On February 1, the United Nations headquarters here in NYC hosted the Sustainable Fashion Summit, a one-day conference devoted to advancing sustainable standards for the future of fashion. A panel of experts from various industries gathered to approach fashion's social and environmental impact from every angle - from Leland Melvin, former NFL player turned NASA astronaut, to Ara Katz, microbiome scientist. Against the backdrop of New York Fashion Week, the UN's summit offered a deeper sense of purpose and perspective - a hopeful glimpse at the industry's evolution. Here are some takeaways from my attendance for inspiration and integration!
Collaboration is key.
"If you want to go fast, go alone. If you want to go far, go together." (African proverb). Sustainability is about the long game. Doing what is right, not what is easy. The glory days of big name fashion houses, propelled by a single ego, are dying. We're returning to community and collaboration, to living within our means, to a human-centered approach to industry. We must break free from egocentrism and embrace the mission as collective. Perhaps we have induced this planetary crisis subconsciously to force ourselves into working together.
Waste is a resource.
Globally, we're embarking on a material revolution to a circular waste economy, where waste will be our largest resource. Byproducts and deadstock offer interesting - and seemingly endless - opportunities for innovation. Plastic bottles, spoiled milk, and discarded orange peels are all being turned into textiles. One industry's trash is another one's treasure!
Nature knows best.
A senior UN official dropped a frightening fact: "There are only 60 years of farming left if soil degradation continues." Everything in nature - except modern humans - instinctively knows how to live within its means, and furthermore, regeneratively. Coming back into balance with our resources means mimicking the design principles of the natural world. But even naturally-derived solutions for sustainability, like organic farming, have to mind this balance when it comes to scaling production.
Technology is an ally.
Jifei Ou, an MIT researcher, presented recent developments in 3D printed textiles. By a process similar to cloning, MIT is working on a revolutionary replacement for fur that replicates hair-like structures using organic material, which involves neither animal products nor synthetic materials. The innovation and resources of the tech world could lead to exponential leaps in sustainable solutions.
A shift in consumerism is essential.
Ara Katz, founder of Seed, reminds us that solutions begin with prevention. "The solution to sustainability is not paper straws, it's how do we drink less things that need straws." In seeking solutions, we must check our confirmation biases continually and question our own ideals relentlessly, with less attachment and more curiosity. The current rate of consumerism is suicide - we must overcome self-interest and be willing to make personal sacrifices for the good of the whole.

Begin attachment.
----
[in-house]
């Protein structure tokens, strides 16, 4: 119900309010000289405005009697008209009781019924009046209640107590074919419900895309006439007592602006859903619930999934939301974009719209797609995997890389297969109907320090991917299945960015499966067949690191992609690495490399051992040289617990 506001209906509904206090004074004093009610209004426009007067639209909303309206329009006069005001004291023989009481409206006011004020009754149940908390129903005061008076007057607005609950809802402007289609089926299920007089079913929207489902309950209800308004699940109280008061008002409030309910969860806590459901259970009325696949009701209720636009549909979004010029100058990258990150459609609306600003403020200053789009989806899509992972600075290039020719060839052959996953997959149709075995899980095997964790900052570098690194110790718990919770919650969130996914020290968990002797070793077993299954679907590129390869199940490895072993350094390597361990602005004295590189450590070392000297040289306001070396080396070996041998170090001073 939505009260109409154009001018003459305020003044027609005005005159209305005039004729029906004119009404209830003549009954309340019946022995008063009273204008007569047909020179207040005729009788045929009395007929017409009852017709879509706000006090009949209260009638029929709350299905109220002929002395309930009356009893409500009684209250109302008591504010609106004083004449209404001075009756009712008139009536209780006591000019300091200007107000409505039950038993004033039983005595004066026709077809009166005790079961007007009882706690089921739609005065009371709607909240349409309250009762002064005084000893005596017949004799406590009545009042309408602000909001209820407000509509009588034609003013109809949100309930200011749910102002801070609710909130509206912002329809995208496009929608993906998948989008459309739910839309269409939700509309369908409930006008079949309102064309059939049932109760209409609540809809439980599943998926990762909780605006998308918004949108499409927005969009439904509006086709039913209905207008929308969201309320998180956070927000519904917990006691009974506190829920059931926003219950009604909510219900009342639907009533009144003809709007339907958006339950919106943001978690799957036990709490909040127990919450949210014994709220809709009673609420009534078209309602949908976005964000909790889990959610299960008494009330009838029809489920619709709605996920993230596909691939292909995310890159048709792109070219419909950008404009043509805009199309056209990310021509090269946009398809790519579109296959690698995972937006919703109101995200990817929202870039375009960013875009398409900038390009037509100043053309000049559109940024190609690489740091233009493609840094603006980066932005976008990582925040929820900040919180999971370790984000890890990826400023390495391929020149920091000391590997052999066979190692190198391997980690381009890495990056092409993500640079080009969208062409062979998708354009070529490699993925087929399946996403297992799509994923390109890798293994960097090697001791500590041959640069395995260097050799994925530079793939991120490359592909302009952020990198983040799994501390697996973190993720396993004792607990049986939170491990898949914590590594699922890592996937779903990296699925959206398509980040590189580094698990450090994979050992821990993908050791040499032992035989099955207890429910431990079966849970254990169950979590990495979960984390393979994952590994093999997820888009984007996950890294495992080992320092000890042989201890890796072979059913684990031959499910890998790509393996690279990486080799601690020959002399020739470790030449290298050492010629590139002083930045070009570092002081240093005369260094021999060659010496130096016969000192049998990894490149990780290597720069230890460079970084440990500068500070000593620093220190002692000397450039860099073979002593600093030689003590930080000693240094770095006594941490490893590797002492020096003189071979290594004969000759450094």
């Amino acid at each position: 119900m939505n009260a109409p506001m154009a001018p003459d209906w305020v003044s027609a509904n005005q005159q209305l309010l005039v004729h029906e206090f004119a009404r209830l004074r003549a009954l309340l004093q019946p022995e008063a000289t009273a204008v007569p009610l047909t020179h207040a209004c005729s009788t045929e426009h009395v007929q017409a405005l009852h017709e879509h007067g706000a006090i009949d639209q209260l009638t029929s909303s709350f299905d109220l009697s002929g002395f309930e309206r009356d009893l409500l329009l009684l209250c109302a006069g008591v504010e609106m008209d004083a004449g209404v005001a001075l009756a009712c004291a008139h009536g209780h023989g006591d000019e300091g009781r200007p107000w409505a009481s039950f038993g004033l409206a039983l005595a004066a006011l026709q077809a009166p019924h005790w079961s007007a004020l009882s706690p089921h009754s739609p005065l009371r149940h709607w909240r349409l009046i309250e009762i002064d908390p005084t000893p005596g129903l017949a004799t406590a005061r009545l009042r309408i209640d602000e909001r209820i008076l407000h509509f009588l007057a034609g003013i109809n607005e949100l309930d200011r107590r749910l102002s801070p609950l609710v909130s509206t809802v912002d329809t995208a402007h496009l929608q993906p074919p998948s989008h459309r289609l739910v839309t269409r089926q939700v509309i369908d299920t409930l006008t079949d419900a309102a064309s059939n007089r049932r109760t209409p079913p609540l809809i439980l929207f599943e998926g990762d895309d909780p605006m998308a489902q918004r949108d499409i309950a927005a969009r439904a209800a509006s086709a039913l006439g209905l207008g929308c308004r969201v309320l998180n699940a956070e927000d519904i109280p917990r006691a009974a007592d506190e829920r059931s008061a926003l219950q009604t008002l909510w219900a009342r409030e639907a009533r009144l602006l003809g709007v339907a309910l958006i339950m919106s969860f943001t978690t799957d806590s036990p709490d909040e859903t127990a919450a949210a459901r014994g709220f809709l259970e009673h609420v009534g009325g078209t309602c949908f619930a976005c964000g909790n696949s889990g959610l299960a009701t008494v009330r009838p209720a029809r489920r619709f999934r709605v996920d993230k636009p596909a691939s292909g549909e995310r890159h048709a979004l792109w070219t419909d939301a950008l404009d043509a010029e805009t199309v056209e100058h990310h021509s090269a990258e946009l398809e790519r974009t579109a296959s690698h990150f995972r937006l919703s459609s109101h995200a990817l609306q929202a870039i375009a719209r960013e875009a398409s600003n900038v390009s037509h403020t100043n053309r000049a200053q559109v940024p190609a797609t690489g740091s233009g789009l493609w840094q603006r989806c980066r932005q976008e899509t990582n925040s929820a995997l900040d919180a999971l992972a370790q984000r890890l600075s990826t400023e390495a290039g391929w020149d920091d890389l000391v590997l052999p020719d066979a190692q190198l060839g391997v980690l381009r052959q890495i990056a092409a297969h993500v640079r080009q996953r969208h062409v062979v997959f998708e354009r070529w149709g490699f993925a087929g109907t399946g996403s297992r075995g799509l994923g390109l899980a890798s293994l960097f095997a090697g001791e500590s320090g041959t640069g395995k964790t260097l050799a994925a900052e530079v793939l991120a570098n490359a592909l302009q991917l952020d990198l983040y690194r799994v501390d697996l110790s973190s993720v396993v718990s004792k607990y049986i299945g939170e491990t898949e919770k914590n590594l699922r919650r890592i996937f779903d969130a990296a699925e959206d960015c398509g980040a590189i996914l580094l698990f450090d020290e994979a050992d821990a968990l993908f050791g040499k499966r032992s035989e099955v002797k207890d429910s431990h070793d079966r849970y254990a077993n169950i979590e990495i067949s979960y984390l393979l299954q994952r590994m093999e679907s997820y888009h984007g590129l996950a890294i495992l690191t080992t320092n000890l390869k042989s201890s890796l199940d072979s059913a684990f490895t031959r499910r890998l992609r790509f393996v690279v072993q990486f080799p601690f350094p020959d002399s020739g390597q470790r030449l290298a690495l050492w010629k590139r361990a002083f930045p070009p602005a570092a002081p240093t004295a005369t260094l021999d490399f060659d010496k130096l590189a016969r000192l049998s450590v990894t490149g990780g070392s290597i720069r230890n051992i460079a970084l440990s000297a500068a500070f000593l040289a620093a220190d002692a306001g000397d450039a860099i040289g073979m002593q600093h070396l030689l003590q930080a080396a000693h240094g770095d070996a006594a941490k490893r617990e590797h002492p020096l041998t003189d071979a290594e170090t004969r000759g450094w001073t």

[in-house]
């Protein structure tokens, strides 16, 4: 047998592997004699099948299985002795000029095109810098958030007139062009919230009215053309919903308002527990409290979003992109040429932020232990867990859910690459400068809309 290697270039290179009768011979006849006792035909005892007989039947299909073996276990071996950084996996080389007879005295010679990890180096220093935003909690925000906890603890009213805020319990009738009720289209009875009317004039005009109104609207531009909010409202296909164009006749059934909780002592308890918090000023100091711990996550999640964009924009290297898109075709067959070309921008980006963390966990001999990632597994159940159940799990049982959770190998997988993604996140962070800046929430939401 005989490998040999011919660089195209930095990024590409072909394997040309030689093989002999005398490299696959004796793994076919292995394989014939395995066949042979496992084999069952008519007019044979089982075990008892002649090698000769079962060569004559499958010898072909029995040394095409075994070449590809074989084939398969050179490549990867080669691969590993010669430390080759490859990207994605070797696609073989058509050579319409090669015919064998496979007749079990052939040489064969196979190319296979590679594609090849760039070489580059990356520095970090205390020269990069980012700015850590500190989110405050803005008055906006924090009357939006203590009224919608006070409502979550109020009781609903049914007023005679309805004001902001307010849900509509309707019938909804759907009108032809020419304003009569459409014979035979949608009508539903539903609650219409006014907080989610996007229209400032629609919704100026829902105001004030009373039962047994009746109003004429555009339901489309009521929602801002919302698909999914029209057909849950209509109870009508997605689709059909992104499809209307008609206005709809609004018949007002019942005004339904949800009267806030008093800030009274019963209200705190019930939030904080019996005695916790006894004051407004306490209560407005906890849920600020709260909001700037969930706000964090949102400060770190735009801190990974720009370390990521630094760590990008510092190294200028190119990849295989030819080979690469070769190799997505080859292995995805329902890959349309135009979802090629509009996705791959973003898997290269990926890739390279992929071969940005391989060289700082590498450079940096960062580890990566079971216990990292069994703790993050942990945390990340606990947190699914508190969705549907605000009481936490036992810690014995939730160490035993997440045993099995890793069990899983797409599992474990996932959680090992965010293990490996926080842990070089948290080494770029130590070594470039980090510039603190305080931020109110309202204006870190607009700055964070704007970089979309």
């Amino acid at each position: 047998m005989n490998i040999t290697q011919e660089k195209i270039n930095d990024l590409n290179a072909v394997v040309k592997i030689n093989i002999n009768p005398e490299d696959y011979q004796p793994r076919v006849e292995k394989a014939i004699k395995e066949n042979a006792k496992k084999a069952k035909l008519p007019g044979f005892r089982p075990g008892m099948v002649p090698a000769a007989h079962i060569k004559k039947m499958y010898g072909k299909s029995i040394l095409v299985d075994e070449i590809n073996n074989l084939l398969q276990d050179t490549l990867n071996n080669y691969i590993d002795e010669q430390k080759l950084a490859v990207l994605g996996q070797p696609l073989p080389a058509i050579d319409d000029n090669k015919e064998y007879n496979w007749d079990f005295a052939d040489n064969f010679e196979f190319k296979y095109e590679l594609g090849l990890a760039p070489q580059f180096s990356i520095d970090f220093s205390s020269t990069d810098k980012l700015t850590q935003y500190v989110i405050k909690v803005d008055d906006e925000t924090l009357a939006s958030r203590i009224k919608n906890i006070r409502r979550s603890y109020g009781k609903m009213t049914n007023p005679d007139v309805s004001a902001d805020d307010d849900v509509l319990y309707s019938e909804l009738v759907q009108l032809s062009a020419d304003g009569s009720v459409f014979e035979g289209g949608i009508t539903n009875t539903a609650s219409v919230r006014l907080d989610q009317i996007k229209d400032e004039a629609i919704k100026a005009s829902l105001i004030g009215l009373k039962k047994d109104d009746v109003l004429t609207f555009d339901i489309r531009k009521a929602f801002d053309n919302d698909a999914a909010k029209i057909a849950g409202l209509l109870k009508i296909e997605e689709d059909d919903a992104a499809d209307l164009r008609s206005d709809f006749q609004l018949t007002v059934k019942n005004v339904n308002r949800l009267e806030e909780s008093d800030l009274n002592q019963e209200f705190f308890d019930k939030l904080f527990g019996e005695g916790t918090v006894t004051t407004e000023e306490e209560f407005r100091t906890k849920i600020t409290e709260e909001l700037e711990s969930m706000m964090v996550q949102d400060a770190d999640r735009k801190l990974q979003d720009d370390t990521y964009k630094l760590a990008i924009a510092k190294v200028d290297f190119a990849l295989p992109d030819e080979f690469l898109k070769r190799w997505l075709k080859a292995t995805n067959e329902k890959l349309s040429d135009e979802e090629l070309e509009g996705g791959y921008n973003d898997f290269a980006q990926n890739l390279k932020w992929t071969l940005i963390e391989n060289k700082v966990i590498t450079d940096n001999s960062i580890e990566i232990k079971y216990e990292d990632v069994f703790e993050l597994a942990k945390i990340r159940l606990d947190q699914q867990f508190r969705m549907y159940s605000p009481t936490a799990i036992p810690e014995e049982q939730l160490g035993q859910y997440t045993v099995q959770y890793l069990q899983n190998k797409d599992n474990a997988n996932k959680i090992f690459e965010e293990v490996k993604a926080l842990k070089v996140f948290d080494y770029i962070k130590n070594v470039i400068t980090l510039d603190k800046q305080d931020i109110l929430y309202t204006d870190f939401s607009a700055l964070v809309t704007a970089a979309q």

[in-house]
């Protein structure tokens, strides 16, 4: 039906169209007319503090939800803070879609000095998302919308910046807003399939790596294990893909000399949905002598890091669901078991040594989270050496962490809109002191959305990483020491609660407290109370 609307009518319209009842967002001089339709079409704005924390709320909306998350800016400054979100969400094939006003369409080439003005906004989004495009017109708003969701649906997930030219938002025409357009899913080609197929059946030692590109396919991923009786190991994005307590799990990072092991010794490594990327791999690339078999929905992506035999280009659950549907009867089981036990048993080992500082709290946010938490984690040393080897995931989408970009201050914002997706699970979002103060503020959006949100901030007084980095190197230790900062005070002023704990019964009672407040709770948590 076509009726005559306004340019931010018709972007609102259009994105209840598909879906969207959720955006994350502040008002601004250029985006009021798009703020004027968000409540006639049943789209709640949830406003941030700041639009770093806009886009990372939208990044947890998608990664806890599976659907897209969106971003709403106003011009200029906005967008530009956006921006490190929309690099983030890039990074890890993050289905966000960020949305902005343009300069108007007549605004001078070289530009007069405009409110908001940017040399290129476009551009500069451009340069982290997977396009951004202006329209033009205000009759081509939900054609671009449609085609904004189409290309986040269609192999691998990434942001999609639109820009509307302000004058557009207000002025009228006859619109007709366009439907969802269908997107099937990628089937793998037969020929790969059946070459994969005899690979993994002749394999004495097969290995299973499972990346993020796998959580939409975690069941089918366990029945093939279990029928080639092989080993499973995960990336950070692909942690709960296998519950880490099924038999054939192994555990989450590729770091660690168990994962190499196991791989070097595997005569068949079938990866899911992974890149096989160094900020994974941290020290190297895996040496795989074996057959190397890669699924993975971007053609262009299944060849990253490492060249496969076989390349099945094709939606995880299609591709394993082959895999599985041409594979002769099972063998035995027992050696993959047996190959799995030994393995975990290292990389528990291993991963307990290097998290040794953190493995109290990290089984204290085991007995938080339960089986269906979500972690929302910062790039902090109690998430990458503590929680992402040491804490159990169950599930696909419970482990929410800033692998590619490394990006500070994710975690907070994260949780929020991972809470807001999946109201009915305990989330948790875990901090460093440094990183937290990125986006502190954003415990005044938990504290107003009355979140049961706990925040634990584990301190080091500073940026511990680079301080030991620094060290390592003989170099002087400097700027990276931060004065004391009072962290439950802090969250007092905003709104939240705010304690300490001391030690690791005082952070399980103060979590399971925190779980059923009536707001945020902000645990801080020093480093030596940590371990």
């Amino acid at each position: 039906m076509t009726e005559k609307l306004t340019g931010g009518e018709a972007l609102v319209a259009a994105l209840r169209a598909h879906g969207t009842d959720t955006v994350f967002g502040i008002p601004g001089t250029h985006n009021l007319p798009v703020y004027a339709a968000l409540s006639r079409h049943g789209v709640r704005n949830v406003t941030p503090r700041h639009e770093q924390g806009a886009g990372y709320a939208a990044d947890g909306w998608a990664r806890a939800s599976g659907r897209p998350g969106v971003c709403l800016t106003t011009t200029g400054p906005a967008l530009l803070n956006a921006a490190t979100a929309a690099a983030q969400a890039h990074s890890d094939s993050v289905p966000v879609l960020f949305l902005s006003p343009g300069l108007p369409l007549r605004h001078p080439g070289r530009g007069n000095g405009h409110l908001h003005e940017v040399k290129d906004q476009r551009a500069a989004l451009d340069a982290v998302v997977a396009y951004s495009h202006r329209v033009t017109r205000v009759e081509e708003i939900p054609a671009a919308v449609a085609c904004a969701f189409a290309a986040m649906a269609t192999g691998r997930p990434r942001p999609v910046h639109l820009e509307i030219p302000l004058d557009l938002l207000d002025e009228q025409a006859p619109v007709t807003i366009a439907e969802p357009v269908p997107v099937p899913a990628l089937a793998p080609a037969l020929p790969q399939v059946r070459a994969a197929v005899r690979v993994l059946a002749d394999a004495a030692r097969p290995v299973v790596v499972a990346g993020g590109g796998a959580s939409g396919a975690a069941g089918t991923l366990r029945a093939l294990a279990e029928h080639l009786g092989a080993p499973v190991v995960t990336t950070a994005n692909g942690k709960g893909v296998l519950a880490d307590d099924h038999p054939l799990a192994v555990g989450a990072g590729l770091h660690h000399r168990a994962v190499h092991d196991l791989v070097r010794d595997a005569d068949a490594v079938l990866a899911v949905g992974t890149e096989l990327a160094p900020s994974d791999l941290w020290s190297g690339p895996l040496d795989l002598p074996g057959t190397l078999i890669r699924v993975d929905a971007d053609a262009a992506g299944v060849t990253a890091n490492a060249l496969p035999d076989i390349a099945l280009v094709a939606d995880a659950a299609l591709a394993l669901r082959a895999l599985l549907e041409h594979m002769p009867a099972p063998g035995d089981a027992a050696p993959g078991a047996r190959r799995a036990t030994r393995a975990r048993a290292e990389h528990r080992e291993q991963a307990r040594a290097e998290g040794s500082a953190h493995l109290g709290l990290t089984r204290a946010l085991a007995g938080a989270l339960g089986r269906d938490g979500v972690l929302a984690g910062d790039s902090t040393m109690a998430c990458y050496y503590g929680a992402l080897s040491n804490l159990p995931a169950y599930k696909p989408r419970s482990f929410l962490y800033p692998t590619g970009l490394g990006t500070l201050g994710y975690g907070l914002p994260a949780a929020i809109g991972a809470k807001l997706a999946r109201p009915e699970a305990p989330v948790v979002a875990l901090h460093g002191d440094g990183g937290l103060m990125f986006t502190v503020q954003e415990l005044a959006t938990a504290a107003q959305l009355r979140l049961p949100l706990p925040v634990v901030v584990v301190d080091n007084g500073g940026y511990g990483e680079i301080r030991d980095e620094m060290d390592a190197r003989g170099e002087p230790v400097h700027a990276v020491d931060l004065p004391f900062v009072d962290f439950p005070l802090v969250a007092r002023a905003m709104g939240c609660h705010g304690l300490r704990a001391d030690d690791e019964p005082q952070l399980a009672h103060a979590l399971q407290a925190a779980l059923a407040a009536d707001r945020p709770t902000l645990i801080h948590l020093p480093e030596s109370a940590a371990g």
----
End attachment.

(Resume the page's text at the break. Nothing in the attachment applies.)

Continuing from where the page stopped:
Voice is power - and responsibility.
A panel of influencers, from Dapper Dan (father of hiphop fashion), Nora Vasconcellos (professional female skateboarder), and Burak Cakmak (Dean of Parson's School of Design) spoke to the power - and responsibility - of having an audience. We need to use the momentum and magnitude of channels like hiphop, instagram, celebrity culture, and modern academia to make sustainability cool.
Representation moves us forward.
Céline Semaan, the event's founder, created the conference out of a commitment to diversity. A Lebanese refugee, activist and leader in sustainable fashion, she noticed a void in minority perspectives in the industry. Stories were shared by factory workers on labor rights, Native Americans on natural resource protection, sexual assault survivors on women's empowerment and minority business owners on the importance of representation. Sustainability requires global collaboration and incorporating the wisdom of all people and cultures. Minoo Rathnasabapathy, a female research engineer from MIT, said, "We reflect on solutions by talking to people from sectors outside of our own." We must make a commitment to our human family to create a world that works for everyone.
More access, less competition.
The fashion industry is notorious for heavy influence on exclusivity - most designers protect their supply chain secrets under lock and key. Christopher Bevans of Dyne, a forward-thinking menswear label, is disrupting the narrative around opacity - "I'm passionate about access. I lift the hood up so people can see how we built the company, the collection and the culture that we've established." Sustainability involves sharing resources and knowledge, breaking free from the artificial competition of our current civilization.
Interested in learning more?
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